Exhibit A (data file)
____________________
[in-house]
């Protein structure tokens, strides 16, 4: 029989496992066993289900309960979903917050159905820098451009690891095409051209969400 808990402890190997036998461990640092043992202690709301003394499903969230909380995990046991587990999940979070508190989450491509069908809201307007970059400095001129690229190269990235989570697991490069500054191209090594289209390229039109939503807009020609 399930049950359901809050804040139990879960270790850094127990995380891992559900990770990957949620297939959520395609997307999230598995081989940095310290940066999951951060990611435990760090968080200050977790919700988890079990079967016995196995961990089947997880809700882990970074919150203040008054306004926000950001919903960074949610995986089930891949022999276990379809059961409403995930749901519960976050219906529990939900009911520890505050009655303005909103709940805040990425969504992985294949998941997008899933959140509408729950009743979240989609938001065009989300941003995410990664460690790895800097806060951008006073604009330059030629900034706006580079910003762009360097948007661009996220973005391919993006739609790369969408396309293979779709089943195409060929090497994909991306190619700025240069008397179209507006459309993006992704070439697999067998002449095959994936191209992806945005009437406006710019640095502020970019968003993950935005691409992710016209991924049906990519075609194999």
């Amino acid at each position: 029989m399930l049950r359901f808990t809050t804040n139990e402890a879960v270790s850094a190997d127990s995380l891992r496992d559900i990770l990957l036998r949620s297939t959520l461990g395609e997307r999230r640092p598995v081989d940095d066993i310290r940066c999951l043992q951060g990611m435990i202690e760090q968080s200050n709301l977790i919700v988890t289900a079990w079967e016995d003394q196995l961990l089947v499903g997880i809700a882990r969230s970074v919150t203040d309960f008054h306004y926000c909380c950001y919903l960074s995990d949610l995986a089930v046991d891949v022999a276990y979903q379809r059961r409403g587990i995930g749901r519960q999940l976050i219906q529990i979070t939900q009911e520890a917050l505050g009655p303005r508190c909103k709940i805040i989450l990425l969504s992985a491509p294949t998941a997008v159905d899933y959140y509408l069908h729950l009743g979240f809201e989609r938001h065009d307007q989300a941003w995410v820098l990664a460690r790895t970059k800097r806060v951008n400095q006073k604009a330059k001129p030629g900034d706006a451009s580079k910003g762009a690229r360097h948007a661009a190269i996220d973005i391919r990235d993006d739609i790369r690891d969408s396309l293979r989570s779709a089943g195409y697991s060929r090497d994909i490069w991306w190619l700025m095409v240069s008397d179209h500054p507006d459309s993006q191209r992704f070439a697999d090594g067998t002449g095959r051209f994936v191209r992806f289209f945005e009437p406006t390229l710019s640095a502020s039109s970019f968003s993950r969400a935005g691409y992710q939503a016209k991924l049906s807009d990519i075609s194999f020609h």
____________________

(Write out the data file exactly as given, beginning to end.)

[in-house]
């Protein structure tokens, strides 16, 4: 029989496992066993289900309960979903917050159905820098451009690891095409051209969400 808990402890190997036998461990640092043992202690709301003394499903969230909380995990046991587990999940979070508190989450491509069908809201307007970059400095001129690229190269990235989570697991490069500054191209090594289209390229039109939503807009020609 399930049950359901809050804040139990879960270790850094127990995380891992559900990770990957949620297939959520395609997307999230598995081989940095310290940066999951951060990611435990760090968080200050977790919700988890079990079967016995196995961990089947997880809700882990970074919150203040008054306004926000950001919903960074949610995986089930891949022999276990379809059961409403995930749901519960976050219906529990939900009911520890505050009655303005909103709940805040990425969504992985294949998941997008899933959140509408729950009743979240989609938001065009989300941003995410990664460690790895800097806060951008006073604009330059030629900034706006580079910003762009360097948007661009996220973005391919993006739609790369969408396309293979779709089943195409060929090497994909991306190619700025240069008397179209507006459309993006992704070439697999067998002449095959994936191209992806945005009437406006710019640095502020970019968003993950935005691409992710016209991924049906990519075609194999």
């Amino acid at each position: 029989m399930l049950r359901f808990t809050t804040n139990e402890a879960v270790s850094a190997d127990s995380l891992r496992d559900i990770l990957l036998r949620s297939t959520l461990g395609e997307r999230r640092p598995v081989d940095d066993i310290r940066c999951l043992q951060g990611m435990i202690e760090q968080s200050n709301l977790i919700v988890t289900a079990w079967e016995d003394q196995l961990l089947v499903g997880i809700a882990r969230s970074v919150t203040d309960f008054h306004y926000c909380c950001y919903l960074s995990d949610l995986a089930v046991d891949v022999a276990y979903q379809r059961r409403g587990i995930g749901r519960q999940l976050i219906q529990i979070t939900q009911e520890a917050l505050g009655p303005r508190c909103k709940i805040i989450l990425l969504s992985a491509p294949t998941a997008v159905d899933y959140y509408l069908h729950l009743g979240f809201e989609r938001h065009d307007q989300a941003w995410v820098l990664a460690r790895t970059k800097r806060v951008n400095q006073k604009a330059k001129p030629g900034d706006a451009s580079k910003g762009a690229r360097h948007a661009a190269i996220d973005i391919r990235d993006d739609i790369r690891d969408s396309l293979r989570s779709a089943g195409y697991s060929r090497d994909i490069w991306w190619l700025m095409v240069s008397d179209h500054p507006d459309s993006q191209r992704f070439a697999d090594g067998t002449g095959r051209f994936v191209r992806f289209f945005e009437p406006t390229l710019s640095a502020s039109s970019f968003s993950r969400a935005g691409y992710q939503a016209k991924l049906s807009d990519i075609s194999f020609h």